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07/12/13 | Court Says ICE Failed to Satisfy FOIA Requirements in Council’s Suit to Compel Disclosure of Records on Access to Counsel

Court Says ICE Failed to Satisfy FOIA Requirements in Council’s Suit to Compel
Disclosure of Records on Access to Counsel

A federal district court recently issued an opinion addressing U.S. Immigration and Customs Enforcement’s (ICE) failure to comply with its obligations under the Freedom of Information Act (FOIA).  According to the court, ICE did not show that it had conducted an adequate search for records in response to the American Immigration Council’s (Council) FOIA request regarding noncitizens’ access to counsel in interactions with the agency.  The court also rejected ICE’s justifications for withholding numerous records.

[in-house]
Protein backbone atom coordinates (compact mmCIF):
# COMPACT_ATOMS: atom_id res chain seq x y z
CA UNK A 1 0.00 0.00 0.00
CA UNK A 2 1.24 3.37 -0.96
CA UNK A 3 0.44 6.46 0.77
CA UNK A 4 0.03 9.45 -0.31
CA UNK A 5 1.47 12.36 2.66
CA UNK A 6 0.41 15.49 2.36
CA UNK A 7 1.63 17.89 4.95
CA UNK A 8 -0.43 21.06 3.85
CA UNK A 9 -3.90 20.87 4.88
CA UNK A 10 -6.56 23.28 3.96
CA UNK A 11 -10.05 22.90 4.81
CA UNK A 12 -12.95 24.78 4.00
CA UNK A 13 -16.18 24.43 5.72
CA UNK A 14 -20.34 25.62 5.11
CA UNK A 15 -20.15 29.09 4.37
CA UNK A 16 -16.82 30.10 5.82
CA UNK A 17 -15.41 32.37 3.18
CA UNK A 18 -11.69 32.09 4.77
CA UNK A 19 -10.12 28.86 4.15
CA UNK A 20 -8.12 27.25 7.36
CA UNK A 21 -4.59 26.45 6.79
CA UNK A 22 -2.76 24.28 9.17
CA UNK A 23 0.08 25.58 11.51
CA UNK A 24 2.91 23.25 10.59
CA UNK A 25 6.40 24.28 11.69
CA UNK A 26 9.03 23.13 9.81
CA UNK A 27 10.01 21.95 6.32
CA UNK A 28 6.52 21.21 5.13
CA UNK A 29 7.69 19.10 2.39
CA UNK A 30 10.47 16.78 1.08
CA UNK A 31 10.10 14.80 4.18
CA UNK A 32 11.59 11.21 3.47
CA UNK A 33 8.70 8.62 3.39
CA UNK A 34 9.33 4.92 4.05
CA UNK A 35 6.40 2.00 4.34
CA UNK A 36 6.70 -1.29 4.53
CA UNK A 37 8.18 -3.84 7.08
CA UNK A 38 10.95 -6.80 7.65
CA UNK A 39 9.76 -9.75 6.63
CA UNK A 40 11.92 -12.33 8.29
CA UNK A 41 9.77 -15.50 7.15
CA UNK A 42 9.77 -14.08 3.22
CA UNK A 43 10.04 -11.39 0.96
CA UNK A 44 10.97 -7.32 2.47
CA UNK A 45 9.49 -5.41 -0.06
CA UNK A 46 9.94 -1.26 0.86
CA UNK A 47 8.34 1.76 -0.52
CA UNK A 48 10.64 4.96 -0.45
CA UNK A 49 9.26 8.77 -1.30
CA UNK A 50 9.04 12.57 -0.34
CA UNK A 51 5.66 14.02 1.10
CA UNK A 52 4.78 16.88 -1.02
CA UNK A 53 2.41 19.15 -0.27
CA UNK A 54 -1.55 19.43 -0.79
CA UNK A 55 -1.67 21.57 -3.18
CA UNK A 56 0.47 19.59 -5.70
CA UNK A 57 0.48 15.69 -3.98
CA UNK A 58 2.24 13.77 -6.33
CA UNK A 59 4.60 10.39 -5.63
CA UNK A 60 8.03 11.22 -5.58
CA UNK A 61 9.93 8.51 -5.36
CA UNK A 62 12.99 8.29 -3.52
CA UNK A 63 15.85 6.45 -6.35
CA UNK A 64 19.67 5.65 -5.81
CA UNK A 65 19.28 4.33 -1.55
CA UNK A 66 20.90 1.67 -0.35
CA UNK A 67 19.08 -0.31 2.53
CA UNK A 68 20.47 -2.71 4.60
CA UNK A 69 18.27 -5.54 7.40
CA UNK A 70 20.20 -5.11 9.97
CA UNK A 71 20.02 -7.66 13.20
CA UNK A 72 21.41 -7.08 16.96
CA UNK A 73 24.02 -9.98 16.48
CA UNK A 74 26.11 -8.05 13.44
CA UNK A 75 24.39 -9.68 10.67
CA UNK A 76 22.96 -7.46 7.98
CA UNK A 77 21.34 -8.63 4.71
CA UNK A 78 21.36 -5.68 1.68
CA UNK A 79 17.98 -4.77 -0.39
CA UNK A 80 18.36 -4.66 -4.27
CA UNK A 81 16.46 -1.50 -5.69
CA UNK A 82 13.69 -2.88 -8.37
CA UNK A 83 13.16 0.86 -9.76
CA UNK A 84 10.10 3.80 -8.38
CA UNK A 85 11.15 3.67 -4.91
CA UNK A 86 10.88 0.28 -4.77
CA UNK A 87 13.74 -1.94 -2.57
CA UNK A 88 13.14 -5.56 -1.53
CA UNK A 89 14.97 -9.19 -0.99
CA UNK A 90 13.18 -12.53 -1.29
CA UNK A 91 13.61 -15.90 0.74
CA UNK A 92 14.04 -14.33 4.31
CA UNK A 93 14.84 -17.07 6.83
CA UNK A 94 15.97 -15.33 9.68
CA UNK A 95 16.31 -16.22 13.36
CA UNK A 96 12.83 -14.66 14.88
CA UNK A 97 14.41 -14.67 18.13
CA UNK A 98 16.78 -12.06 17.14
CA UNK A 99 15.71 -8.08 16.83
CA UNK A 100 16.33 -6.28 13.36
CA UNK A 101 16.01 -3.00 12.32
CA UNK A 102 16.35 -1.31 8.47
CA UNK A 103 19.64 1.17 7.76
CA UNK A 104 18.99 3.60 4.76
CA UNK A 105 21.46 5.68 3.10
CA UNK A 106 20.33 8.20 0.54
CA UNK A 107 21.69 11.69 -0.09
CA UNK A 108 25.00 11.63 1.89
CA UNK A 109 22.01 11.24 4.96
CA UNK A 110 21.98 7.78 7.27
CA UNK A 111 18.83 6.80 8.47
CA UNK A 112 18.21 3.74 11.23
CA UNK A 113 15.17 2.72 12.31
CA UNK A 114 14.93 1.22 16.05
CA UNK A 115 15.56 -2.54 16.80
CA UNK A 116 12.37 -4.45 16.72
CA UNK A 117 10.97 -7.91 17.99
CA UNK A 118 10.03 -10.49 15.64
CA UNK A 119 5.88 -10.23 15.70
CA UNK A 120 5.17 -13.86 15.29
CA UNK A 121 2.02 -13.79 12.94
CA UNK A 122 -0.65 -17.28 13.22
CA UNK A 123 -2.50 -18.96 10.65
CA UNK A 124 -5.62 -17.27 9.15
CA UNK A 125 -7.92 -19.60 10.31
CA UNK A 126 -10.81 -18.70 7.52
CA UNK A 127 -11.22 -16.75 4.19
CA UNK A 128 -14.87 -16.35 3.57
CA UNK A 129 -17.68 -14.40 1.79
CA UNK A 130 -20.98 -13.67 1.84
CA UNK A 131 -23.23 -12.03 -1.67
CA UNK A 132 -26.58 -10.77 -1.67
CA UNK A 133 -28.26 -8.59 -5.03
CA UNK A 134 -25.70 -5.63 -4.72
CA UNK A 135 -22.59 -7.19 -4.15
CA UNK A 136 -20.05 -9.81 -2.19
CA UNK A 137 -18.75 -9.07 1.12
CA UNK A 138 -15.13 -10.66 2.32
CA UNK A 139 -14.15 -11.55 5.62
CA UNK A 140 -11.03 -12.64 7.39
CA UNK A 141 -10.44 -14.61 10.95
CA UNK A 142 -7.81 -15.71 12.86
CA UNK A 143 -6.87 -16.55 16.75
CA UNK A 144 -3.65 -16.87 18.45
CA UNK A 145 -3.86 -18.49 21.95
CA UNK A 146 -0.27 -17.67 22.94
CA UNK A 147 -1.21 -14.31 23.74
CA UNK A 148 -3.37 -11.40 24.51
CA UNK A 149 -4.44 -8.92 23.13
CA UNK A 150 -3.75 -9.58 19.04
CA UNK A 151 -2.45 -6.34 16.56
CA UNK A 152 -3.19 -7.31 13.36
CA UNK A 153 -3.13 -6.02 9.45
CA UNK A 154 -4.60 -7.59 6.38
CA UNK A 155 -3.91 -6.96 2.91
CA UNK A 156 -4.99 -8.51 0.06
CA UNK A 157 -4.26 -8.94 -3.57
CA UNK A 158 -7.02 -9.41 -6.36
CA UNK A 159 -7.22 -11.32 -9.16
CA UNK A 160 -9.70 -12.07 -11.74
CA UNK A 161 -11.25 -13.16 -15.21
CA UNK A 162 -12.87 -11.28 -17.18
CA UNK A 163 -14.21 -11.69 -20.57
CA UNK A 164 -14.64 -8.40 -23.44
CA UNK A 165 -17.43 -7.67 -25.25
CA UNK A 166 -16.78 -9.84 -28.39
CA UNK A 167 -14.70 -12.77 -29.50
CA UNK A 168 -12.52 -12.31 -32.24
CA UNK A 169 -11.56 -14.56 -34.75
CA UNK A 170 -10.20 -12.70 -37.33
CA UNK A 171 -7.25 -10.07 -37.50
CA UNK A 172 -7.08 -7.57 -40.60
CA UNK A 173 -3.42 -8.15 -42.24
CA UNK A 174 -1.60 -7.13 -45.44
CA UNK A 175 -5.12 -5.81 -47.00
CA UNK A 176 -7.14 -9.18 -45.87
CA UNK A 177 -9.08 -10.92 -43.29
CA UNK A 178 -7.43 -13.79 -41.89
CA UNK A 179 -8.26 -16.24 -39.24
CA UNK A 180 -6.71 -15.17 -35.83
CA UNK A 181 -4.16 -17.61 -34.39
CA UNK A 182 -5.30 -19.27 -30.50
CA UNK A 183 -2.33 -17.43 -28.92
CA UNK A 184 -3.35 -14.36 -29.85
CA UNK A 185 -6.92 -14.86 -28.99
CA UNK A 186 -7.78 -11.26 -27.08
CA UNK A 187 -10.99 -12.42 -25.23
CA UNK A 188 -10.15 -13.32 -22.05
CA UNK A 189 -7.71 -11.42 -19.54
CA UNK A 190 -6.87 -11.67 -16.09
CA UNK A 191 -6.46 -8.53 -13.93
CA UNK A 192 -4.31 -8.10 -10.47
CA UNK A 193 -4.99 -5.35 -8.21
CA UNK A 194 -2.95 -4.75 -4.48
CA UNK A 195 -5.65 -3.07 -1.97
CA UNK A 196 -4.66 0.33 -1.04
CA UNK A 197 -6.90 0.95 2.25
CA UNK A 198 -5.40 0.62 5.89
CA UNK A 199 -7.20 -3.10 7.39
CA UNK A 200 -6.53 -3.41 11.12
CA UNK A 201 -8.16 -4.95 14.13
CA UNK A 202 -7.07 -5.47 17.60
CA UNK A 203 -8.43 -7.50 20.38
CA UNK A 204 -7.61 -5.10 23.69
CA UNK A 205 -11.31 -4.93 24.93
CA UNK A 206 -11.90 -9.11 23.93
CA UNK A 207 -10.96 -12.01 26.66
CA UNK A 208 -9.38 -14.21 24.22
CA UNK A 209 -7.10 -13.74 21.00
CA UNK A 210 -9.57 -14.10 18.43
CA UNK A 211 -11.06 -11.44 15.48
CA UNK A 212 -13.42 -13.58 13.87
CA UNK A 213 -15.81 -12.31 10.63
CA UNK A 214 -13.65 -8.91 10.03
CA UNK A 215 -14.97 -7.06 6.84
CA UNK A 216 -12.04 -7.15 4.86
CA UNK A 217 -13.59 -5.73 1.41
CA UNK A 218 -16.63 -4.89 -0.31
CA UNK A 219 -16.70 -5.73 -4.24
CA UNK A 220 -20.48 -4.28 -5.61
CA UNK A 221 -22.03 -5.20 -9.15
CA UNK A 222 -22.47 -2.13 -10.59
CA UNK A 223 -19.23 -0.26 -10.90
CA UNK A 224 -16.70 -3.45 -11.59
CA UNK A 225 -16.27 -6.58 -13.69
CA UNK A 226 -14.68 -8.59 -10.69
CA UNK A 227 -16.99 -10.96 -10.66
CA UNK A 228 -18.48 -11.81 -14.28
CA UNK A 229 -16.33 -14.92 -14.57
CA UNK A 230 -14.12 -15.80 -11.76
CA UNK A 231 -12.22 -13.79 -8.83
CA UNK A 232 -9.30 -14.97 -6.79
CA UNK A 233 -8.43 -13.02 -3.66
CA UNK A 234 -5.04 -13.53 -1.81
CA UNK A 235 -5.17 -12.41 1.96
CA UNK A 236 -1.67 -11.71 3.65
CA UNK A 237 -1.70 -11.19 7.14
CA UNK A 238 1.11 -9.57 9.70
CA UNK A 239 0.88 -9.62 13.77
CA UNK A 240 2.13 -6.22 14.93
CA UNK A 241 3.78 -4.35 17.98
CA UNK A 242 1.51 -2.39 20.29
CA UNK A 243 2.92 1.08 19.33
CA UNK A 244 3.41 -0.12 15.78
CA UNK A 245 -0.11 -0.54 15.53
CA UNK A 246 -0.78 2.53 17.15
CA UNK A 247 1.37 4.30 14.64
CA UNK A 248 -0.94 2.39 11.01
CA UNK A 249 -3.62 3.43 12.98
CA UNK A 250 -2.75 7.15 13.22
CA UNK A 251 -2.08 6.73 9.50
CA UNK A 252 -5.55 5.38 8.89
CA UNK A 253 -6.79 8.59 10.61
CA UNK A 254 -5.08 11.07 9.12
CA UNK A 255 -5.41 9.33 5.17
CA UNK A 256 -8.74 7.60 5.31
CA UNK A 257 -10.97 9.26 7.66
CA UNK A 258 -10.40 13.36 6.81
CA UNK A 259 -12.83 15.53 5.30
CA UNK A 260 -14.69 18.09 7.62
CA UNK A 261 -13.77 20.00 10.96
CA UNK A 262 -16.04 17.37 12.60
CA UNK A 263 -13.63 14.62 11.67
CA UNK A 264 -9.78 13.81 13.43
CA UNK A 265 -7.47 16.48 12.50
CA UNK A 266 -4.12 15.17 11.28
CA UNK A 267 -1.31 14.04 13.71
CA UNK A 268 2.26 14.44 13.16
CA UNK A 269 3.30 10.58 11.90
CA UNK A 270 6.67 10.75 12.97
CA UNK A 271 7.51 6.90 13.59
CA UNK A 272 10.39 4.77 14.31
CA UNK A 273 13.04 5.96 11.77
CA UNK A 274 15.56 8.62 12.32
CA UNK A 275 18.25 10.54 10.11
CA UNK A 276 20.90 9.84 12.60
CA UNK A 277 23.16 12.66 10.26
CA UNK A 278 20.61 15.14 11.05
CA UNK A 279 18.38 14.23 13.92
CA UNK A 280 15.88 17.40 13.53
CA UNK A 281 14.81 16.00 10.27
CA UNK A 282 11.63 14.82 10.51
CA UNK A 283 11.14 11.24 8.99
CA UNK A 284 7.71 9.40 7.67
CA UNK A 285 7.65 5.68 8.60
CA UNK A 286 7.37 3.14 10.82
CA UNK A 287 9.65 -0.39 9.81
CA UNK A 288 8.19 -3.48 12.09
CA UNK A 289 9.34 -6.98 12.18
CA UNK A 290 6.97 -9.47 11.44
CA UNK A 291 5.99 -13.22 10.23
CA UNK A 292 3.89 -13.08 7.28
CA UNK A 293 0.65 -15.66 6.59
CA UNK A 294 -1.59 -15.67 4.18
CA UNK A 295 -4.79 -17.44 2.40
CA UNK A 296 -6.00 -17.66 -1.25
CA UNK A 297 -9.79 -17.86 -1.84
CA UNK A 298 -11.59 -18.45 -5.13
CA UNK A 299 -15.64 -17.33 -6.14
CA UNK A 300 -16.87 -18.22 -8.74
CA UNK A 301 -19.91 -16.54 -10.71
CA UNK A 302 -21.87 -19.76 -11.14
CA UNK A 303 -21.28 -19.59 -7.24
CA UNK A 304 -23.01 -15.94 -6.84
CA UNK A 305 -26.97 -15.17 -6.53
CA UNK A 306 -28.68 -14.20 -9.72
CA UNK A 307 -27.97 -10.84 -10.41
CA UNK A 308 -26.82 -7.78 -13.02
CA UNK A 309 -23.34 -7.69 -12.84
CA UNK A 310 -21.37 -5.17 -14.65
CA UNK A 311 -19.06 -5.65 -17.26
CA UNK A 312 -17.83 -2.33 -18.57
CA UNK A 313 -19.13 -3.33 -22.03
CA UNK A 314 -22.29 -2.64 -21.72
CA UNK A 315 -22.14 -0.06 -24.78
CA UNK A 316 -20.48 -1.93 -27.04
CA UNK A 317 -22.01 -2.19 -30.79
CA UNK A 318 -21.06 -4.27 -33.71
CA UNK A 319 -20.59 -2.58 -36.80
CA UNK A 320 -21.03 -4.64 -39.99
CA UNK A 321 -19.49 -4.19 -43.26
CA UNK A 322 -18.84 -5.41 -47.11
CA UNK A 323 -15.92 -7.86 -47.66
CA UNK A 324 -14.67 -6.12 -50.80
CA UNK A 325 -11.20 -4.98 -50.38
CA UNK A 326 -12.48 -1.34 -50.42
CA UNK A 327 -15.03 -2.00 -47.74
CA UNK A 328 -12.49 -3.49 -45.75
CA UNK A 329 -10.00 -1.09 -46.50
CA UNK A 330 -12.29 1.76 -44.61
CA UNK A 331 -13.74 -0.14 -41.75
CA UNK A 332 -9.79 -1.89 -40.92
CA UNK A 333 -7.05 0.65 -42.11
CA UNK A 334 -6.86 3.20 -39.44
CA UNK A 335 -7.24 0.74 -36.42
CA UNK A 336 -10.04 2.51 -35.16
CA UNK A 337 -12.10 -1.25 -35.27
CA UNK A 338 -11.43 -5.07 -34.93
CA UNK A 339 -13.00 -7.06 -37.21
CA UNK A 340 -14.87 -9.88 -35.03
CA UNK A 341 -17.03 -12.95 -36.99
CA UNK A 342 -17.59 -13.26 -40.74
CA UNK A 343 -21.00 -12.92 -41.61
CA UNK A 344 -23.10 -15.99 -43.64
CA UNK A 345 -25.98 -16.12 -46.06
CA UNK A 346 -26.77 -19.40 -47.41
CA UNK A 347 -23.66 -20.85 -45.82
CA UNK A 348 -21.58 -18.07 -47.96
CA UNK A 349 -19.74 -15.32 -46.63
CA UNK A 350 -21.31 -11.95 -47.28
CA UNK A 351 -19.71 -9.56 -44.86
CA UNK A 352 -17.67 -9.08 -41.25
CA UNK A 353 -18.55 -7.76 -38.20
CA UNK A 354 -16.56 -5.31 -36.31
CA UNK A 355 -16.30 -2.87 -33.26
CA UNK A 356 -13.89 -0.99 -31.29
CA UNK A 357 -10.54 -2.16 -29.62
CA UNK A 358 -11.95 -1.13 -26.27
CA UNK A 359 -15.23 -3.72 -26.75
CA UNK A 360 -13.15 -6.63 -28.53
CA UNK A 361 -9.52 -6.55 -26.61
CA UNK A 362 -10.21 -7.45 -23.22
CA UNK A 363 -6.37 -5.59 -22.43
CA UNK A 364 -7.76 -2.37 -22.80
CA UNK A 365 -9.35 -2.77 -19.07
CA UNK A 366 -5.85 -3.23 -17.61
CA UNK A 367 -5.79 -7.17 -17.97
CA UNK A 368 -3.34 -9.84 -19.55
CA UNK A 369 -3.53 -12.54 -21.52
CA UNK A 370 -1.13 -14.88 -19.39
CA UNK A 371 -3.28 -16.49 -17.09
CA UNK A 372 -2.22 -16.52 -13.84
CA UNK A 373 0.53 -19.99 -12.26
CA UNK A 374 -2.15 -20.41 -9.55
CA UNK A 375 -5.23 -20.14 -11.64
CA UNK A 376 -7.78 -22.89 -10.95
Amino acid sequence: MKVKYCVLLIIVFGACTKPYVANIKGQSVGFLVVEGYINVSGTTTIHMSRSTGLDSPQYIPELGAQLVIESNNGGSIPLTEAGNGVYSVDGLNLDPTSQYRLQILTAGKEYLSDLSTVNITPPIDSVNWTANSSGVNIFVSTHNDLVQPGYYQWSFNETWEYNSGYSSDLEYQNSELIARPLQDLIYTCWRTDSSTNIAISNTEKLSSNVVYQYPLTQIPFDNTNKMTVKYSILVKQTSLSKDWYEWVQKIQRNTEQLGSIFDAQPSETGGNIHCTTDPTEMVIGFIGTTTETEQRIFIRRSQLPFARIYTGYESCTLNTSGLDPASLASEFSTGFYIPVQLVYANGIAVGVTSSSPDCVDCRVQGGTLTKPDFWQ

Under the U.S. immigration system, many decisions impacting the lives of noncitizens are made by ICE officers at field offices, detention centers and arrest sites nationwide.  Reports from immigration lawyers across the country indicate that the actions of ICE officers routinely impact attorneys’ efforts to represent their clients.  Yet, ICE’s policies about access to counsel have not always been easy to ascertain and appear to vary by location.  Through its FOIA request, the Council hopes to shed light on these policies.

After waiting more than a year for ICE to respond to the request, the Council’s Legal Action Center and co-counsel Dorsey & Whitney LLP filed a FOIA suit on behalf of the Council, alleging that ICE had failed to turn over records responsive to the FOIA request.  After filing suit, ICE released 1084 pages, many of which were heavily redacted or withheld entirely.  It subsequently released several thousand records related to detention facilities, which the Council is not challenging. 

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07/09/13 | Frequently Asked Questions about the Asylum Clock Class Action Settlement

Frequently Asked Questions about the Asylum Clock Class Action Settlement